Lifestyle

Christopher Bailey on Burberry, gardens and fresh faces

While some fashion brands are hunkering down to weather the economic storm, Burberry is expanding its Nova-check empire in the U.S., India, China and the Middle East. Creative director Christopher Bailey swung through the Southland last week to celebrate the reopening of the Beverly Hills and Costa Mesa stores, the first to reflect an updated retail design that places more emphasis on the high-end runway collection, called Burberry Prorsum, and accessories. We sat down for a few minutes to chat about his vision for the runway, his love of gardening and his eye for faces.

Who is the Burberry woman?

She's disheveled elegant, loves beautifully crafted pieces that have a sense of history or heritage, but don't feel too precious. She likes things that feel as if they have been touched by hands, instead of intimidating, scary things.

In your collections, you have elevated the trench coat to an art form with feathers, leather "leaves," exotic skins and $10,000 price tags. Is there still a customer for that?

Everyone has a theory on this moment, but mine instinctively is that people want something with a sense of familiarity, but something that's also special and new. No one needs a basic. But I also don't think people want anything too radical.

Your spring runway show was so melancholy with its dip-dyed coats, crinkled drainpipe trousers and wrung-out knits. In fact, your collections are often melancholy. What is that about?

I like things that are a little more gentle, with a bit of romance and nostalgia. Energy doesn't always have to be thumping disco and lights. Burberry is a 152-year-old brand. It's important for me to express that. Quiet luxury is as important as something opulent and screaming.

What inspired the spring collection?

I had been spending a lot of time in my garden in Yorkshire. I love being outside, and the idea was going back to the Earth. I wanted something that felt grounded.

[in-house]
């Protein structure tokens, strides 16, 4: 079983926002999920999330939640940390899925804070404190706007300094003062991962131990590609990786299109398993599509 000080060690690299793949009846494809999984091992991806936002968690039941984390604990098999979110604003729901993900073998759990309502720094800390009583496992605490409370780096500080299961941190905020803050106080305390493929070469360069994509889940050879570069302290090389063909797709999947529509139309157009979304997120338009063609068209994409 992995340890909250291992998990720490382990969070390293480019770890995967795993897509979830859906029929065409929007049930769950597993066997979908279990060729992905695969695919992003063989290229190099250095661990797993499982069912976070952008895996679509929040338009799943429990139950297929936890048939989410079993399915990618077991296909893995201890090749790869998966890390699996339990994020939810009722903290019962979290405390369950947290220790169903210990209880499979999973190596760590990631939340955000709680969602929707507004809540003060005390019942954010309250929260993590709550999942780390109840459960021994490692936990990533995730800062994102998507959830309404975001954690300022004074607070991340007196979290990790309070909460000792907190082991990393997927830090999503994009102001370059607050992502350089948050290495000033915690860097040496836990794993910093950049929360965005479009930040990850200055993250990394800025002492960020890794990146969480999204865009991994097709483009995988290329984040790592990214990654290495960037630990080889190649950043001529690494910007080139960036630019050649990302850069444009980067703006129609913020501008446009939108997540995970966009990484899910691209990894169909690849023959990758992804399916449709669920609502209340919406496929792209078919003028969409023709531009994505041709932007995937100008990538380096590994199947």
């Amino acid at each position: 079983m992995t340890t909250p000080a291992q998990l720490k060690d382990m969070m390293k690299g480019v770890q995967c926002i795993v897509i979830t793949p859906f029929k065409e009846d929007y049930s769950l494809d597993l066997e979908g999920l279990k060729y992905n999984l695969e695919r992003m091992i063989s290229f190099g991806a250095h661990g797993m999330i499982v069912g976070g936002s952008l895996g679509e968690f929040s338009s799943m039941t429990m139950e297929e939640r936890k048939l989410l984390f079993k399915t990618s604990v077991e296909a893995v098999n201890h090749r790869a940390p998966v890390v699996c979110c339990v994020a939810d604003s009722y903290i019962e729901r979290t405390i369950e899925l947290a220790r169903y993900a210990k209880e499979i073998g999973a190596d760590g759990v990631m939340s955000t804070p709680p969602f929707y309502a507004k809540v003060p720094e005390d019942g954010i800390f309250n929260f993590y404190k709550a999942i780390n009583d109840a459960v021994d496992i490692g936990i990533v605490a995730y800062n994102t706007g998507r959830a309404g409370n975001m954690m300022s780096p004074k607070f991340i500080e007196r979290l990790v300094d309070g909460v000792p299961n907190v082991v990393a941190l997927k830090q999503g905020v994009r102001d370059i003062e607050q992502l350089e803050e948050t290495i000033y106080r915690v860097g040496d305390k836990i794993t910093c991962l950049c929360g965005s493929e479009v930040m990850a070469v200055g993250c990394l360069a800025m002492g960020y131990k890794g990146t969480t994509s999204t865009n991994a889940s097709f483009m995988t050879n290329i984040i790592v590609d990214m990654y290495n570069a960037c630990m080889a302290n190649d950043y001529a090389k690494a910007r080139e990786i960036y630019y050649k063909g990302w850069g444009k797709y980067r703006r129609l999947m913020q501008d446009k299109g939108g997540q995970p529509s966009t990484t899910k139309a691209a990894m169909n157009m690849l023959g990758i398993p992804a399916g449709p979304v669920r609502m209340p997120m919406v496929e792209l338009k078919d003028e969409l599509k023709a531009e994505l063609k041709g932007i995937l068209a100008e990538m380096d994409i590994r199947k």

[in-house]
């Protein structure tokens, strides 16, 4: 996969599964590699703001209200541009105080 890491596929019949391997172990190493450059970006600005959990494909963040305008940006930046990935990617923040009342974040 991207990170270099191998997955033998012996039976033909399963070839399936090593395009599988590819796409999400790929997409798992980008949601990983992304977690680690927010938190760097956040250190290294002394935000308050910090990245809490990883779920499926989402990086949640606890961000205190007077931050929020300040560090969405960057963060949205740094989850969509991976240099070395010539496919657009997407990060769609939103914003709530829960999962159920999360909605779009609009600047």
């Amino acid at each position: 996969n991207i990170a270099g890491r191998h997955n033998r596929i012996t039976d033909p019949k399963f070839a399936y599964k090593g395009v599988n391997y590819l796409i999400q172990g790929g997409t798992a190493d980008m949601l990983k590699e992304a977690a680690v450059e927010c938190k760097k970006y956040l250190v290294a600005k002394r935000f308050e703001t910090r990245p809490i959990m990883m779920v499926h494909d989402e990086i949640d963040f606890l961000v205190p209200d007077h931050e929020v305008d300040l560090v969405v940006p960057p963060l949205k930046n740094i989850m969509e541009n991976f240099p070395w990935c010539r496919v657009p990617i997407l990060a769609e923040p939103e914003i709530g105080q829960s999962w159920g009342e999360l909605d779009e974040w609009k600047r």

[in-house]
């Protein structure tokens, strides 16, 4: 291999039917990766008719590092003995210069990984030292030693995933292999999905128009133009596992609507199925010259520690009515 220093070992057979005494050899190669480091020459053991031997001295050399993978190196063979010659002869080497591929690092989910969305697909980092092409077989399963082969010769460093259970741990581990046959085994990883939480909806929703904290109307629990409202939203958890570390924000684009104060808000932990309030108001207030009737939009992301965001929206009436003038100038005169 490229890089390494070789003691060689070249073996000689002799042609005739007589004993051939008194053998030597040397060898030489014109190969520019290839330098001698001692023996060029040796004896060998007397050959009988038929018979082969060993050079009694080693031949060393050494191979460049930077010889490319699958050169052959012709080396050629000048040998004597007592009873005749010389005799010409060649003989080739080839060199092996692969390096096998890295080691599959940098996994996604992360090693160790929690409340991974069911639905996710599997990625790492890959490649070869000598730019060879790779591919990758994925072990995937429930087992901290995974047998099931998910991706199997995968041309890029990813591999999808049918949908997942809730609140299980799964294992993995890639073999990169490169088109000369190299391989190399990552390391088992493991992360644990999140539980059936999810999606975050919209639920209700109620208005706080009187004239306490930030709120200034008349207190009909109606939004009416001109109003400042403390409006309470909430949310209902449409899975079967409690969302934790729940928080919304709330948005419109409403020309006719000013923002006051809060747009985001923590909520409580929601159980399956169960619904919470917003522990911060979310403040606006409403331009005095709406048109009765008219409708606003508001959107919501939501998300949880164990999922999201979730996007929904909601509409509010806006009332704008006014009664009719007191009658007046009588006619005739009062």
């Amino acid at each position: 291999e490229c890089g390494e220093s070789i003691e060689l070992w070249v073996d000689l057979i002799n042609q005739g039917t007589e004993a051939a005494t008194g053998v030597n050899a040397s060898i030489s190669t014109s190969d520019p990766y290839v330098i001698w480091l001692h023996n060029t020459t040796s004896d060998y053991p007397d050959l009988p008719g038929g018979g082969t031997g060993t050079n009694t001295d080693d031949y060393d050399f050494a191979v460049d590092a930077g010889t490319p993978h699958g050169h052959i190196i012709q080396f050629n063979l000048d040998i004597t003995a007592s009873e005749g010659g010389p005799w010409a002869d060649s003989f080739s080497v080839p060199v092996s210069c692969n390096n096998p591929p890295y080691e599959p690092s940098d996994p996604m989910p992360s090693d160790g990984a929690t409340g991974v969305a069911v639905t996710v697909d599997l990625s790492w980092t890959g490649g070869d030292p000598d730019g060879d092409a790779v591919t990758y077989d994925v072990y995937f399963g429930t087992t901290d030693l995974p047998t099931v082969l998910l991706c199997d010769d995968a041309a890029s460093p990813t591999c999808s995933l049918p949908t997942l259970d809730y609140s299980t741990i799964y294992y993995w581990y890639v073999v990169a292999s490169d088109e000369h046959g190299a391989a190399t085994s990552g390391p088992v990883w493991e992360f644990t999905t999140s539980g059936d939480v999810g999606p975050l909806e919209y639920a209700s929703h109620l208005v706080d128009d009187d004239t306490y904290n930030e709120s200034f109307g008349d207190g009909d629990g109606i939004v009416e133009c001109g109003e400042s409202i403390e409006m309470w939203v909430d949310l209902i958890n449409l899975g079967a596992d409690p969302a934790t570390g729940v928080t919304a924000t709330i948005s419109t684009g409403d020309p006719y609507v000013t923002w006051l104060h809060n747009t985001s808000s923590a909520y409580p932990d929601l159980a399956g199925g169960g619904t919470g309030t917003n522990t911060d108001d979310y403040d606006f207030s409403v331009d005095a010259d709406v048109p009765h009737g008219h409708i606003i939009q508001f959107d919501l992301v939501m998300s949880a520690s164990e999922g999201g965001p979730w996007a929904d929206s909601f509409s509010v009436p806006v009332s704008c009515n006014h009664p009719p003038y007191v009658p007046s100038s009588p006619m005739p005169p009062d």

When you start thinking about a collection, do you start with words or pictures?

It's not something tangible, it's instinctive and emotive. The way I do a collection is almost like painting. I love the subtlety of color and tone. That's what I wanted to do with those feathers in the fall collection. Everyone thinks they are exotic. They are just turkey feathers, but they are hand-painted, and they change as the light changes.

The jewelry in the last few runway collections has been quite extraordinary -- the fierce studded bracelets and geometric gem necklaces.

Thank you. When I was working on looks for shows and even for the Burberry London line, I felt jewelry was missing. That's where it stemmed from. I felt I needed it to make the outfits complete. I don't have a jewelry designer, just my existing team. But it's getting so big now, I am probably going to need to bring someone in to help.

You are a gardener; what is your favorite flower?

Hydrangeas. They grow in such abundance, it's almost more of a plant than a flower. I don't love roses, because there is something precious about them. Hydrangeas grow like bushes, so you look at them and there are billions of flowers. . . . There is something very natural and free about them. I don't love things too manicured.

The models in Burberry's recent advertising campaigns and runway shows have been so influential in establishing beauty ideals. Do you have a hand in casting?

Yes. But I don't think too much about it. I do everything with my gut.

What was it about actor Sam Riley, who is in the fall campaign, that spoke to you?

He's classically good-looking but there's an edge to him. And he feels clothes, not like a fluffy fashion person, but he likes clothes. When we first met, he said, "I love your coat, can I try it on?"

What was it about Agyness Deyn?

She has this vibrancy. She felt right for the moment. I don't want to sound pretentious, but I believed in her character. She is exactly who she is. There is nothing behind it.

Burberry is a sponsor of the new Vanity Fair portraits exhibit at LACMA. Is there a particular portrait you like?

Margaret Thatcher by Helmut Newton. Whether you love her or hate her, you can't deny the portrait expresses her character. It's quite authoritative and evocative.

booth.moore@latimes.com

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